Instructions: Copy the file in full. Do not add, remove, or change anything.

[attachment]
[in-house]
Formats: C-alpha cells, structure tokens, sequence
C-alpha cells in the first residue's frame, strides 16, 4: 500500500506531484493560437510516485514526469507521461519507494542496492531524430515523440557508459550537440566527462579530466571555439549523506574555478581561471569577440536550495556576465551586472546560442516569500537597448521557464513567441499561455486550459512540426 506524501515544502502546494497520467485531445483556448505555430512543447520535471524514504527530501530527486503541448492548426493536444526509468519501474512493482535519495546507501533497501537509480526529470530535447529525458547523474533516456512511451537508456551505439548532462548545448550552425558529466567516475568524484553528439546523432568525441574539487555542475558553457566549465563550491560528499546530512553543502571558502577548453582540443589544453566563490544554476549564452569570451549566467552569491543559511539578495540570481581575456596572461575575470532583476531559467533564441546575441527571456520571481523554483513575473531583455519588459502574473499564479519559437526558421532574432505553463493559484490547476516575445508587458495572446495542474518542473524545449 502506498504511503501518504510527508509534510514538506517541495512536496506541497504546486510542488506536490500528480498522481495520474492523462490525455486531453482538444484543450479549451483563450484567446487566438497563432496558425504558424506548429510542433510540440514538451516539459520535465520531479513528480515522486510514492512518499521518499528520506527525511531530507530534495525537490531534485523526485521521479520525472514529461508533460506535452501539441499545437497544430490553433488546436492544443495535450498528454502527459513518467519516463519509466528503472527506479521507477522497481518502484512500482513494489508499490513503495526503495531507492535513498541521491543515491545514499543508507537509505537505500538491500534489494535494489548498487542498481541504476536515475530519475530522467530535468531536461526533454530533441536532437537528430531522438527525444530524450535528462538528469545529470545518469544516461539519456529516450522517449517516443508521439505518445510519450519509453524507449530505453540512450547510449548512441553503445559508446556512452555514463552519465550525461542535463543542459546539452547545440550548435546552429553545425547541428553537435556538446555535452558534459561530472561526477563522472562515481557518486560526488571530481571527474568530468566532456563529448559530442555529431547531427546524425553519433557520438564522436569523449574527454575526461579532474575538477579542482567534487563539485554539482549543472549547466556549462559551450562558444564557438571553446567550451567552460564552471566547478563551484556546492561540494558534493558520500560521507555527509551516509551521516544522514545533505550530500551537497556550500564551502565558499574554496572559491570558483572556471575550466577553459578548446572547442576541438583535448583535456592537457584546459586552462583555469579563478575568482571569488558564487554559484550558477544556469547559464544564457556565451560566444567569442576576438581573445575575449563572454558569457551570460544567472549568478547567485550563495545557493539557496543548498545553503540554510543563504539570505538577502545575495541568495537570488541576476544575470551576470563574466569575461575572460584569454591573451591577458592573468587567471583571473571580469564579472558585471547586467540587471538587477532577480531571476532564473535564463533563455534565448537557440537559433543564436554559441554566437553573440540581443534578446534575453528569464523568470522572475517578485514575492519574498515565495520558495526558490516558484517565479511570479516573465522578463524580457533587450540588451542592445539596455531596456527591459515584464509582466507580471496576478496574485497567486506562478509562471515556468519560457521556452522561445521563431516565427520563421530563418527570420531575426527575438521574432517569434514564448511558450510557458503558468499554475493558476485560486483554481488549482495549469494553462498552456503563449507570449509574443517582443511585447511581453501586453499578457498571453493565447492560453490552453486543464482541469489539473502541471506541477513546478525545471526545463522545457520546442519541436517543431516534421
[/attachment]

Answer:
[in-house]
Formats: C-alpha cells, structure tokens, sequence
C-alpha cells in the first residue's frame, strides 16, 4: 500500500506531484493560437510516485514526469507521461519507494542496492531524430515523440557508459550537440566527462579530466571555439549523506574555478581561471569577440536550495556576465551586472546560442516569500537597448521557464513567441499561455486550459512540426 506524501515544502502546494497520467485531445483556448505555430512543447520535471524514504527530501530527486503541448492548426493536444526509468519501474512493482535519495546507501533497501537509480526529470530535447529525458547523474533516456512511451537508456551505439548532462548545448550552425558529466567516475568524484553528439546523432568525441574539487555542475558553457566549465563550491560528499546530512553543502571558502577548453582540443589544453566563490544554476549564452569570451549566467552569491543559511539578495540570481581575456596572461575575470532583476531559467533564441546575441527571456520571481523554483513575473531583455519588459502574473499564479519559437526558421532574432505553463493559484490547476516575445508587458495572446495542474518542473524545449 502506498504511503501518504510527508509534510514538506517541495512536496506541497504546486510542488506536490500528480498522481495520474492523462490525455486531453482538444484543450479549451483563450484567446487566438497563432496558425504558424506548429510542433510540440514538451516539459520535465520531479513528480515522486510514492512518499521518499528520506527525511531530507530534495525537490531534485523526485521521479520525472514529461508533460506535452501539441499545437497544430490553433488546436492544443495535450498528454502527459513518467519516463519509466528503472527506479521507477522497481518502484512500482513494489508499490513503495526503495531507492535513498541521491543515491545514499543508507537509505537505500538491500534489494535494489548498487542498481541504476536515475530519475530522467530535468531536461526533454530533441536532437537528430531522438527525444530524450535528462538528469545529470545518469544516461539519456529516450522517449517516443508521439505518445510519450519509453524507449530505453540512450547510449548512441553503445559508446556512452555514463552519465550525461542535463543542459546539452547545440550548435546552429553545425547541428553537435556538446555535452558534459561530472561526477563522472562515481557518486560526488571530481571527474568530468566532456563529448559530442555529431547531427546524425553519433557520438564522436569523449574527454575526461579532474575538477579542482567534487563539485554539482549543472549547466556549462559551450562558444564557438571553446567550451567552460564552471566547478563551484556546492561540494558534493558520500560521507555527509551516509551521516544522514545533505550530500551537497556550500564551502565558499574554496572559491570558483572556471575550466577553459578548446572547442576541438583535448583535456592537457584546459586552462583555469579563478575568482571569488558564487554559484550558477544556469547559464544564457556565451560566444567569442576576438581573445575575449563572454558569457551570460544567472549568478547567485550563495545557493539557496543548498545553503540554510543563504539570505538577502545575495541568495537570488541576476544575470551576470563574466569575461575572460584569454591573451591577458592573468587567471583571473571580469564579472558585471547586467540587471538587477532577480531571476532564473535564463533563455534565448537557440537559433543564436554559441554566437553573440540581443534578446534575453528569464523568470522572475517578485514575492519574498515565495520558495526558490516558484517565479511570479516573465522578463524580457533587450540588451542592445539596455531596456527591459515584464509582466507580471496576478496574485497567486506562478509562471515556468519560457521556452522561445521563431516565427520563421530563418527570420531575426527575438521574432517569434514564448511558450510557458503558468499554475493558476485560486483554481488549482495549469494553462498552456503563449507570449509574443517582443511585447511581453501586453499578457498571453493565447492560453490552453486543464482541469489539473502541471506541477513546478525545471526545463522545457520546442519541436517543431516534421